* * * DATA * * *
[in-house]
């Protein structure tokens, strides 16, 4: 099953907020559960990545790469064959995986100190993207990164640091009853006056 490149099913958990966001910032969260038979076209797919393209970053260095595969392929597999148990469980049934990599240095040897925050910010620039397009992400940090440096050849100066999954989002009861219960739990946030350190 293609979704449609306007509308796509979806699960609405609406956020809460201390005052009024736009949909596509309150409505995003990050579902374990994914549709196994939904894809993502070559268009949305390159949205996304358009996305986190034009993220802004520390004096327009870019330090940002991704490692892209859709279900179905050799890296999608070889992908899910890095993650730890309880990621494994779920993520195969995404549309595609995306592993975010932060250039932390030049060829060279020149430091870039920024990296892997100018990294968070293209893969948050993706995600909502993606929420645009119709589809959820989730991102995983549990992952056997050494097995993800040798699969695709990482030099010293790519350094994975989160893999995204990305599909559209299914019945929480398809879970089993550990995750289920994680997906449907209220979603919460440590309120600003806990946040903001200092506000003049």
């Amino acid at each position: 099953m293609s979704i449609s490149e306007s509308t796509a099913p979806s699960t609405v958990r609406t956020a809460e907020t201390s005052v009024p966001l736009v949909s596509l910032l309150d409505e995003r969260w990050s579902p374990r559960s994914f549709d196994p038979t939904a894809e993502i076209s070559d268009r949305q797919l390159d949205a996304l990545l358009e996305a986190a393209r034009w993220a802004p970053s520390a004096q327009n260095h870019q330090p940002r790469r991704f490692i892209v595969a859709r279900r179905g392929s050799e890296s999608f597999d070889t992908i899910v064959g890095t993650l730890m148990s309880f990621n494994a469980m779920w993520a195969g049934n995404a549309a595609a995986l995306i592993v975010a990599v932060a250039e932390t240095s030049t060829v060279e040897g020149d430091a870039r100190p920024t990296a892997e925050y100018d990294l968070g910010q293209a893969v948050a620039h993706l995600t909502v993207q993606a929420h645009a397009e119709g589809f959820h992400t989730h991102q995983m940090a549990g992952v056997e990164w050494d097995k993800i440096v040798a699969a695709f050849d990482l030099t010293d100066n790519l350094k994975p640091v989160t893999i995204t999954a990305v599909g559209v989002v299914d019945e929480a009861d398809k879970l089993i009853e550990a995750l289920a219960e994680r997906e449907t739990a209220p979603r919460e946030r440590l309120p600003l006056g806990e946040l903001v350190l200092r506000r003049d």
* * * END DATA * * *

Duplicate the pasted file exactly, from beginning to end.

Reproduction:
[in-house]
């Protein structure tokens, strides 16, 4: 099953907020559960990545790469064959995986100190993207990164640091009853006056 490149099913958990966001910032969260038979076209797919393209970053260095595969392929597999148990469980049934990599240095040897925050910010620039397009992400940090440096050849100066999954989002009861219960739990946030350190 293609979704449609306007509308796509979806699960609405609406956020809460201390005052009024736009949909596509309150409505995003990050579902374990994914549709196994939904894809993502070559268009949305390159949205996304358009996305986190034009993220802004520390004096327009870019330090940002991704490692892209859709279900179905050799890296999608070889992908899910890095993650730890309880990621494994779920993520195969995404549309595609995306592993975010932060250039932390030049060829060279020149430091870039920024990296892997100018990294968070293209893969948050993706995600909502993606929420645009119709589809959820989730991102995983549990992952056997050494097995993800040798699969695709990482030099010293790519350094994975989160893999995204990305599909559209299914019945929480398809879970089993550990995750289920994680997906449907209220979603919460440590309120600003806990946040903001200092506000003049």
């Amino acid at each position: 099953m293609s979704i449609s490149e306007s509308t796509a099913p979806s699960t609405v958990r609406t956020a809460e907020t201390s005052v009024p966001l736009v949909s596509l910032l309150d409505e995003r969260w990050s579902p374990r559960s994914f549709d196994p038979t939904a894809e993502i076209s070559d268009r949305q797919l390159d949205a996304l990545l358009e996305a986190a393209r034009w993220a802004p970053s520390a004096q327009n260095h870019q330090p940002r790469r991704f490692i892209v595969a859709r279900r179905g392929s050799e890296s999608f597999d070889t992908i899910v064959g890095t993650l730890m148990s309880f990621n494994a469980m779920w993520a195969g049934n995404a549309a595609a995986l995306i592993v975010a990599v932060a250039e932390t240095s030049t060829v060279e040897g020149d430091a870039r100190p920024t990296a892997e925050y100018d990294l968070g910010q293209a893969v948050a620039h993706l995600t909502v993207q993606a929420h645009a397009e119709g589809f959820h992400t989730h991102q995983m940090a549990g992952v056997e990164w050494d097995k993800i440096v040798a699969a695709f050849d990482l030099t010293d100066n790519l350094k994975p640091v989160t893999i995204t999954a990305v599909g559209v989002v299914d019945e929480a009861d398809k879970l089993i009853e550990a995750l289920a219960e994680r997906e449907t739990a209220p979603r919460e946030r440590l309120p600003l006056g806990e946040l903001v350190l200092r506000r003049d």